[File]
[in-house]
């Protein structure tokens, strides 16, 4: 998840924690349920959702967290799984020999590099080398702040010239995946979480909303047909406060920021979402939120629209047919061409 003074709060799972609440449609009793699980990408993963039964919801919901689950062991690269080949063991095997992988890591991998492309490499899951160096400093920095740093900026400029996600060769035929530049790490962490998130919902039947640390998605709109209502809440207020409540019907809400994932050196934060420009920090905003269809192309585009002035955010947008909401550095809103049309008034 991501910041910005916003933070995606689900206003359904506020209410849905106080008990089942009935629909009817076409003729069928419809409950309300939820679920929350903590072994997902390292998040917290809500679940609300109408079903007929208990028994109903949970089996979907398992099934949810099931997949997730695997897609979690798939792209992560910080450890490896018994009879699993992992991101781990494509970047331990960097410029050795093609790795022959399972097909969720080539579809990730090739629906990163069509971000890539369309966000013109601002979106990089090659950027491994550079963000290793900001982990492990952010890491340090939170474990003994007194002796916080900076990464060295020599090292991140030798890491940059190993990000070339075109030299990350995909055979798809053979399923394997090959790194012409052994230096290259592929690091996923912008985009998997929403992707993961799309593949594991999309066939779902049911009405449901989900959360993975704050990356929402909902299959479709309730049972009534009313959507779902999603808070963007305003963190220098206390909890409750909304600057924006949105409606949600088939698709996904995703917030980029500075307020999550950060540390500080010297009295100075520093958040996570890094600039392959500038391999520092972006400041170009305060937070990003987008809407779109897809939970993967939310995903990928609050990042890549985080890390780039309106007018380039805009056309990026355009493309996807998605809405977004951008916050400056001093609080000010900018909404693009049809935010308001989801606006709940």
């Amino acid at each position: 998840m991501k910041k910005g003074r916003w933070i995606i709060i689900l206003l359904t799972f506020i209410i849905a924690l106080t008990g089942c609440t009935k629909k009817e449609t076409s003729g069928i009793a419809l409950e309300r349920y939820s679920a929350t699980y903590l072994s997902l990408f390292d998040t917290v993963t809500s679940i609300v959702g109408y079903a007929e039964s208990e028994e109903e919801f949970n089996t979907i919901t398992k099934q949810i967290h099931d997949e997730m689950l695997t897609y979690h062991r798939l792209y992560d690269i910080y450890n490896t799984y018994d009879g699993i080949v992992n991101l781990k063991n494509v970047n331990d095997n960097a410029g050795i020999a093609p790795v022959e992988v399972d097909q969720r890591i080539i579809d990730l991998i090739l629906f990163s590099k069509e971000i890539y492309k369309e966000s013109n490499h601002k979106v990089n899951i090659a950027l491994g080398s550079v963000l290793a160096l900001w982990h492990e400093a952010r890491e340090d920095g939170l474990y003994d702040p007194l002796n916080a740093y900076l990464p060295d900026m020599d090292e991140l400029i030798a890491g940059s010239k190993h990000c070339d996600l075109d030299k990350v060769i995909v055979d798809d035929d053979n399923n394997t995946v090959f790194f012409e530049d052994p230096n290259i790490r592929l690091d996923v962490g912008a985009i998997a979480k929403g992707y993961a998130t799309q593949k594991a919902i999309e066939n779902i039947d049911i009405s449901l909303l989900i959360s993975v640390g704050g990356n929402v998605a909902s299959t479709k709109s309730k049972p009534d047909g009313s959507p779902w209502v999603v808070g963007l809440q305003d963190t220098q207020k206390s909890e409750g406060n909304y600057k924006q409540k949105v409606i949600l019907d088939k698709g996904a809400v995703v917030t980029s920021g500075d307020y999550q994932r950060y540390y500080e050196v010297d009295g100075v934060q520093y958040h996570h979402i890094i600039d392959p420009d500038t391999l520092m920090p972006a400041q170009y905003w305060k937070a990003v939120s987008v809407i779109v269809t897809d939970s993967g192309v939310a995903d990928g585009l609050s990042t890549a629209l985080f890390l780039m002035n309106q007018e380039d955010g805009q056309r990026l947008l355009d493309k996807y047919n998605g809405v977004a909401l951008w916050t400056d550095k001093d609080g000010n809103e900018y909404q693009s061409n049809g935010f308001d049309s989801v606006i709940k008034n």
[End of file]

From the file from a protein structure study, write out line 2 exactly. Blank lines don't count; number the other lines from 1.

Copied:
């Protein structure tokens, strides 16, 4: 998840924690349920959702967290799984020999590099080398702040010239995946979480909303047909406060920021979402939120629209047919061409 003074709060799972609440449609009793699980990408993963039964919801919901689950062991690269080949063991095997992988890591991998492309490499899951160096400093920095740093900026400029996600060769035929530049790490962490998130919902039947640390998605709109209502809440207020409540019907809400994932050196934060420009920090905003269809192309585009002035955010947008909401550095809103049309008034 991501910041910005916003933070995606689900206003359904506020209410849905106080008990089942009935629909009817076409003729069928419809409950309300939820679920929350903590072994997902390292998040917290809500679940609300109408079903007929208990028994109903949970089996979907398992099934949810099931997949997730695997897609979690798939792209992560910080450890490896018994009879699993992992991101781990494509970047331990960097410029050795093609790795022959399972097909969720080539579809990730090739629906990163069509971000890539369309966000013109601002979106990089090659950027491994550079963000290793900001982990492990952010890491340090939170474990003994007194002796916080900076990464060295020599090292991140030798890491940059190993990000070339075109030299990350995909055979798809053979399923394997090959790194012409052994230096290259592929690091996923912008985009998997929403992707993961799309593949594991999309066939779902049911009405449901989900959360993975704050990356929402909902299959479709309730049972009534009313959507779902999603808070963007305003963190220098206390909890409750909304600057924006949105409606949600088939698709996904995703917030980029500075307020999550950060540390500080010297009295100075520093958040996570890094600039392959500038391999520092972006400041170009305060937070990003987008809407779109897809939970993967939310995903990928609050990042890549985080890390780039309106007018380039805009056309990026355009493309996807998605809405977004951008916050400056001093609080000010900018909404693009049809935010308001989801606006709940």